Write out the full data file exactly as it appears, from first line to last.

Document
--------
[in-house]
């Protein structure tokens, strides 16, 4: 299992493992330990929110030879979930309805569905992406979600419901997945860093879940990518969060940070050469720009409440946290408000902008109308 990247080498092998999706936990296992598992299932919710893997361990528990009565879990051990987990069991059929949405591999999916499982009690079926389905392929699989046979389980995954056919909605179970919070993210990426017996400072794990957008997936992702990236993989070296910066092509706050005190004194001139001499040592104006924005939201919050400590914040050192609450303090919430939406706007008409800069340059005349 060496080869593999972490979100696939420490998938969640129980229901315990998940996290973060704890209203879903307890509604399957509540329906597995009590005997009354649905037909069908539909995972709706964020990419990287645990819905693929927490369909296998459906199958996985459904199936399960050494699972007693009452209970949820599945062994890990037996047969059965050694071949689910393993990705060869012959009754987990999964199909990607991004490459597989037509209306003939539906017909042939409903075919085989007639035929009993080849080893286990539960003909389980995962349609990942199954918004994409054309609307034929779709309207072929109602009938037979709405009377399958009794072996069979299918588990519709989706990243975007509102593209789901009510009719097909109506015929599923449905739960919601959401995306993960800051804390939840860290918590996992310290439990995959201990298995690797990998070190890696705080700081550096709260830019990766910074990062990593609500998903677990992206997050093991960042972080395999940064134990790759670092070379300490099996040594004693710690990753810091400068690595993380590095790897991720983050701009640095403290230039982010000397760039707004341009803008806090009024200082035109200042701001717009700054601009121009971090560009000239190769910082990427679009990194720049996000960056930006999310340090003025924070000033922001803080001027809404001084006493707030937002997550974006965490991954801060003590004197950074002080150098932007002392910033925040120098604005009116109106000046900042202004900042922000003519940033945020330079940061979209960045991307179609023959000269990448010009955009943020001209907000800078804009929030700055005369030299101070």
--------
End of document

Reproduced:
[in-house]
């Protein structure tokens, strides 16, 4: 299992493992330990929110030879979930309805569905992406979600419901997945860093879940990518969060940070050469720009409440946290408000902008109308 990247080498092998999706936990296992598992299932919710893997361990528990009565879990051990987990069991059929949405591999999916499982009690079926389905392929699989046979389980995954056919909605179970919070993210990426017996400072794990957008997936992702990236993989070296910066092509706050005190004194001139001499040592104006924005939201919050400590914040050192609450303090919430939406706007008409800069340059005349 060496080869593999972490979100696939420490998938969640129980229901315990998940996290973060704890209203879903307890509604399957509540329906597995009590005997009354649905037909069908539909995972709706964020990419990287645990819905693929927490369909296998459906199958996985459904199936399960050494699972007693009452209970949820599945062994890990037996047969059965050694071949689910393993990705060869012959009754987990999964199909990607991004490459597989037509209306003939539906017909042939409903075919085989007639035929009993080849080893286990539960003909389980995962349609990942199954918004994409054309609307034929779709309207072929109602009938037979709405009377399958009794072996069979299918588990519709989706990243975007509102593209789901009510009719097909109506015929599923449905739960919601959401995306993960800051804390939840860290918590996992310290439990995959201990298995690797990998070190890696705080700081550096709260830019990766910074990062990593609500998903677990992206997050093991960042972080395999940064134990790759670092070379300490099996040594004693710690990753810091400068690595993380590095790897991720983050701009640095403290230039982010000397760039707004341009803008806090009024200082035109200042701001717009700054601009121009971090560009000239190769910082990427679009990194720049996000960056930006999310340090003025924070000033922001803080001027809404001084006493707030937002997550974006965490991954801060003590004197950074002080150098932007002392910033925040120098604005009116109106000046900042202004900042922000003519940033945020330079940061979209960045991307179609023959000269990448010009955009943020001209907000800078804009929030700055005369030299101070």